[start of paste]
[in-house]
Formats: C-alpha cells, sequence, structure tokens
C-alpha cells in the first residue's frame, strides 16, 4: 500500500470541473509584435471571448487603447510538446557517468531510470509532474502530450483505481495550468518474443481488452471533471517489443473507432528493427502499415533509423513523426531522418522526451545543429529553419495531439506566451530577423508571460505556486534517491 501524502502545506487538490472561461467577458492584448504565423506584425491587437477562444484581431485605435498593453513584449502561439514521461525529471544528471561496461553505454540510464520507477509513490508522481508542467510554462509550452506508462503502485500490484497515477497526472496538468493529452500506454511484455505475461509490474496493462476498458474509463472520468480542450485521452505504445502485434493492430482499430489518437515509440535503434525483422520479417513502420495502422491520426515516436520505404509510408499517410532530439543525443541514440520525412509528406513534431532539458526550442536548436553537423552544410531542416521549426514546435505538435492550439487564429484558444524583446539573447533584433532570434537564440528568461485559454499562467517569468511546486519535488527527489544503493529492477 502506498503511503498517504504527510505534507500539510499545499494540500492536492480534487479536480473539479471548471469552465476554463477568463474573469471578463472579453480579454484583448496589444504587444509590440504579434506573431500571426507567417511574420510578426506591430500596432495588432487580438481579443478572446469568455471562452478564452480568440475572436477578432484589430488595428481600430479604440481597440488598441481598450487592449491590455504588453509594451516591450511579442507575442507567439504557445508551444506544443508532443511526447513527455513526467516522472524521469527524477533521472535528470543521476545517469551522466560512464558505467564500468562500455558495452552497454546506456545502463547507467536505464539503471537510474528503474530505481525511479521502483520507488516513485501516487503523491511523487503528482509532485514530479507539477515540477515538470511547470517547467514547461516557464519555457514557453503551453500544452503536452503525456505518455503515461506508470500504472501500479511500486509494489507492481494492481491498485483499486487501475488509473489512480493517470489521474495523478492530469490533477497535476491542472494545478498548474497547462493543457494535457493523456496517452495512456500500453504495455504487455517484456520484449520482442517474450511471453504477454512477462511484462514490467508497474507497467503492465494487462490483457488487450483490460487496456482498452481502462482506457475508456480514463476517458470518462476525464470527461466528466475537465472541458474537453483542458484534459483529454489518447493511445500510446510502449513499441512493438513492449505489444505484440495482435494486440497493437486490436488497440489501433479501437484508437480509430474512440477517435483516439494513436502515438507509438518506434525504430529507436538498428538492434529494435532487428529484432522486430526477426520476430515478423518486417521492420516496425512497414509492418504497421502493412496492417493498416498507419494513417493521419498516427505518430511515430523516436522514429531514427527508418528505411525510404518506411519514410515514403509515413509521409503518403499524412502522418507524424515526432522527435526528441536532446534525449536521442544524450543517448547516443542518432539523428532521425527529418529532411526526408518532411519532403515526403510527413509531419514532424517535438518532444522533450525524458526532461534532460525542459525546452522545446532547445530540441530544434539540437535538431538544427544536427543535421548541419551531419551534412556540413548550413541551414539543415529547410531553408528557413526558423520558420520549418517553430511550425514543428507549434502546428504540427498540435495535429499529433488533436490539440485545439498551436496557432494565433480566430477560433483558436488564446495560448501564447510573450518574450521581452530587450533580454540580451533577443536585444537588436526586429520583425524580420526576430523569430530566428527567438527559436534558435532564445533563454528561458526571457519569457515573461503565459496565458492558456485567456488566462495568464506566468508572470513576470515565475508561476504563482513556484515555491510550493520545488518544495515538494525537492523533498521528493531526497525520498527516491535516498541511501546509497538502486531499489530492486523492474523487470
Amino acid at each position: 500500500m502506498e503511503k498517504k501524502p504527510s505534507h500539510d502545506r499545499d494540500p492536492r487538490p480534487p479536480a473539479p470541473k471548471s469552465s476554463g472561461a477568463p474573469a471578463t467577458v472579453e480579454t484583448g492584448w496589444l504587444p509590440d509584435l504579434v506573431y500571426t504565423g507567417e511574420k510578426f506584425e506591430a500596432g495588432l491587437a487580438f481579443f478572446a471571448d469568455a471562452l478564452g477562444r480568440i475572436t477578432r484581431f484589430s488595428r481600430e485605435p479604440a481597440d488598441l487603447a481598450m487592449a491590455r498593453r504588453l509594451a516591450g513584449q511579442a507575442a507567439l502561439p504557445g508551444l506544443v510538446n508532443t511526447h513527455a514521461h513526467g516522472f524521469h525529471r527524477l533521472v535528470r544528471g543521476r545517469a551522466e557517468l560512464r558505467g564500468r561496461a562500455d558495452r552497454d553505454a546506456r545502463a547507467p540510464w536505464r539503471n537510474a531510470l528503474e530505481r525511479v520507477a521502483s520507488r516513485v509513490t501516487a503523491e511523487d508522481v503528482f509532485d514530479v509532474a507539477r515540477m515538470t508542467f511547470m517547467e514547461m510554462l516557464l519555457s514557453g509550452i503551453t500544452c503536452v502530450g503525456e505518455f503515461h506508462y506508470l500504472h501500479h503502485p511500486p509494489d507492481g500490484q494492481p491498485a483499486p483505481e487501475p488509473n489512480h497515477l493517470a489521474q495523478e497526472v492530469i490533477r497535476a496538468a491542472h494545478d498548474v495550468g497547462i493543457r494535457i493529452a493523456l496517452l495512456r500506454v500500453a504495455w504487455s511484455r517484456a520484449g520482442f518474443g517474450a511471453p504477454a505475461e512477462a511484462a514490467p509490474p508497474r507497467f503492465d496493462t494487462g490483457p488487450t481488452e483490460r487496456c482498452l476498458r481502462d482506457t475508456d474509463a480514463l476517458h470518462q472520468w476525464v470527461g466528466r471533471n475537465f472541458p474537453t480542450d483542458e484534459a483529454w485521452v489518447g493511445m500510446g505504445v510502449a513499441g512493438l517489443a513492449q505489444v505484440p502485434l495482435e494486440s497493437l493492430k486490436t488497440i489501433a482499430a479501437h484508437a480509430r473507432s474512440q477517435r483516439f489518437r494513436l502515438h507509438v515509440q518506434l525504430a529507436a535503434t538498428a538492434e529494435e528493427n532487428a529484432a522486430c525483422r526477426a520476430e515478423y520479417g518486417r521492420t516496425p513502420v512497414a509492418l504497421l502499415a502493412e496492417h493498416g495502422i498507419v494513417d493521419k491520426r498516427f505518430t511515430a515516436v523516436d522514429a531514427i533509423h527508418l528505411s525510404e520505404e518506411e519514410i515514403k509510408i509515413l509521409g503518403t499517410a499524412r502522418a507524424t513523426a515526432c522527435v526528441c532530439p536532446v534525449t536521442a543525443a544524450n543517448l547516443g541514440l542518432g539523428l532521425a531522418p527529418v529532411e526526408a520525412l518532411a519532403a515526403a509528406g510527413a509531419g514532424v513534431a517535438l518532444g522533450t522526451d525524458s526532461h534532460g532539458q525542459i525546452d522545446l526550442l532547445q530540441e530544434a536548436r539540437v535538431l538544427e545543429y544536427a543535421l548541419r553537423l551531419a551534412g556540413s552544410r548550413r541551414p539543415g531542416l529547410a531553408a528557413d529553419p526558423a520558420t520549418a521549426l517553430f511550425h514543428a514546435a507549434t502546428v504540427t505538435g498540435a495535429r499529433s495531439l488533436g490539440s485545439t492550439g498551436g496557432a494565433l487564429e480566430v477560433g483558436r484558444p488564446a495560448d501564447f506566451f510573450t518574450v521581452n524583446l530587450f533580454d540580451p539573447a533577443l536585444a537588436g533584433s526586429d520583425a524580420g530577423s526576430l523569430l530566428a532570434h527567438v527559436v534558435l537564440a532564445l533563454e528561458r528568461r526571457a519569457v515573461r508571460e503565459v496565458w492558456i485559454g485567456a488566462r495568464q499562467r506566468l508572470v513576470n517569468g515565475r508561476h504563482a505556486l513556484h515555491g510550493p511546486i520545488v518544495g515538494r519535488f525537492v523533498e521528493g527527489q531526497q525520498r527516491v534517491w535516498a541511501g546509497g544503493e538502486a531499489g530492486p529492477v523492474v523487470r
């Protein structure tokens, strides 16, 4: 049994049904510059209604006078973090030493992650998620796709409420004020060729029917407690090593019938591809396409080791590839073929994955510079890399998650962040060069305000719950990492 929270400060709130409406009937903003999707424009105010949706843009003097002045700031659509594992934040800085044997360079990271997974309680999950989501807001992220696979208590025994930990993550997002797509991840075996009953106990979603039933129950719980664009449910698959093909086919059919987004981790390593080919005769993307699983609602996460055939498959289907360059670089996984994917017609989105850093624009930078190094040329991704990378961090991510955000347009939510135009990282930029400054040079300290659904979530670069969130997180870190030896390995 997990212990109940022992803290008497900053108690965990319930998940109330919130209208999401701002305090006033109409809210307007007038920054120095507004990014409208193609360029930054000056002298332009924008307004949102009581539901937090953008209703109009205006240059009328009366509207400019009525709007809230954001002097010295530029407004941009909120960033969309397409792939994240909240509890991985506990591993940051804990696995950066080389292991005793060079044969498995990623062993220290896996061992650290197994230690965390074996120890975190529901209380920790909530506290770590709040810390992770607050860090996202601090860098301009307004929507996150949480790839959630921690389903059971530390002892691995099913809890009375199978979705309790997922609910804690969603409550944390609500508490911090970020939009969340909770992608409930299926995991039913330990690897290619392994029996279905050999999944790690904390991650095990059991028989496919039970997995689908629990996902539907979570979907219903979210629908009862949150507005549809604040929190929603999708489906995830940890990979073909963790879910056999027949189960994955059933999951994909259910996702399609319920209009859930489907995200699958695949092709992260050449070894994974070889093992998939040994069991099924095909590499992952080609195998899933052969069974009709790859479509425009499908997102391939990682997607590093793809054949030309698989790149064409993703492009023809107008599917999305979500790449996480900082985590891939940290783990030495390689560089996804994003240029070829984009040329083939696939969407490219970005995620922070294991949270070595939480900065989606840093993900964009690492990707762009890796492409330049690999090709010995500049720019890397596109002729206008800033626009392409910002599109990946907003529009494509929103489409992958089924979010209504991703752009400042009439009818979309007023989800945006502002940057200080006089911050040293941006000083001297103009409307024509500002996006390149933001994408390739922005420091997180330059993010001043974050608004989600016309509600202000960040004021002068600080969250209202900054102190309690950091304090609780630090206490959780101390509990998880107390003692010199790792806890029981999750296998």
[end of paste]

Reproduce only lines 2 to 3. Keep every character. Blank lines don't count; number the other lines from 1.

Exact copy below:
Formats: C-alpha cells, sequence, structure tokens
C-alpha cells in the first residue's frame, strides 16, 4: 500500500470541473509584435471571448487603447510538446557517468531510470509532474502530450483505481495550468518474443481488452471533471517489443473507432528493427502499415533509423513523426531522418522526451545543429529553419495531439506566451530577423508571460505556486534517491 501524502502545506487538490472561461467577458492584448504565423506584425491587437477562444484581431485605435498593453513584449502561439514521461525529471544528471561496461553505454540510464520507477509513490508522481508542467510554462509550452506508462503502485500490484497515477497526472496538468493529452500506454511484455505475461509490474496493462476498458474509463472520468480542450485521452505504445502485434493492430482499430489518437515509440535503434525483422520479417513502420495502422491520426515516436520505404509510408499517410532530439543525443541514440520525412509528406513534431532539458526550442536548436553537423552544410531542416521549426514546435505538435492550439487564429484558444524583446539573447533584433532570434537564440528568461485559454499562467517569468511546486519535488527527489544503493529492477 502506498503511503498517504504527510505534507500539510499545499494540500492536492480534487479536480473539479471548471469552465476554463477568463474573469471578463472579453480579454484583448496589444504587444509590440504579434506573431500571426507567417511574420510578426506591430500596432495588432487580438481579443478572446469568455471562452478564452480568440475572436477578432484589430488595428481600430479604440481597440488598441481598450487592449491590455504588453509594451516591450511579442507575442507567439504557445508551444506544443508532443511526447513527455513526467516522472524521469527524477533521472535528470543521476545517469551522466560512464558505467564500468562500455558495452552497454546506456545502463547507467536505464539503471537510474528503474530505481525511479521502483520507488516513485501516487503523491511523487503528482509532485514530479507539477515540477515538470511547470517547467514547461516557464519555457514557453503551453500544452503536452503525456505518455503515461506508470500504472501500479511500486509494489507492481494492481491498485483499486487501475488509473489512480493517470489521474495523478492530469490533477497535476491542472494545478498548474497547462493543457494535457493523456496517452495512456500500453504495455504487455517484456520484449520482442517474450511471453504477454512477462511484462514490467508497474507497467503492465494487462490483457488487450483490460487496456482498452481502462482506457475508456480514463476517458470518462476525464470527461466528466475537465472541458474537453483542458484534459483529454489518447493511445500510446510502449513499441512493438513492449505489444505484440495482435494486440497493437486490436488497440489501433479501437484508437480509430474512440477517435483516439494513436502515438507509438518506434525504430529507436538498428538492434529494435532487428529484432522486430526477426520476430515478423518486417521492420516496425512497414509492418504497421502493412496492417493498416498507419494513417493521419498516427505518430511515430523516436522514429531514427527508418528505411525510404518506411519514410515514403509515413509521409503518403499524412502522418507524424515526432522527435526528441536532446534525449536521442544524450543517448547516443542518432539523428532521425527529418529532411526526408518532411519532403515526403510527413509531419514532424517535438518532444522533450525524458526532461534532460525542459525546452522545446532547445530540441530544434539540437535538431538544427544536427543535421548541419551531419551534412556540413548550413541551414539543415529547410531553408528557413526558423520558420520549418517553430511550425514543428507549434502546428504540427498540435495535429499529433488533436490539440485545439498551436496557432494565433480566430477560433483558436488564446495560448501564447510573450518574450521581452530587450533580454540580451533577443536585444537588436526586429520583425524580420526576430523569430530566428527567438527559436534558435532564445533563454528561458526571457519569457515573461503565459496565458492558456485567456488566462495568464506566468508572470513576470515565475508561476504563482513556484515555491510550493520545488518544495515538494525537492523533498521528493531526497525520498527516491535516498541511501546509497538502486531499489530492486523492474523487470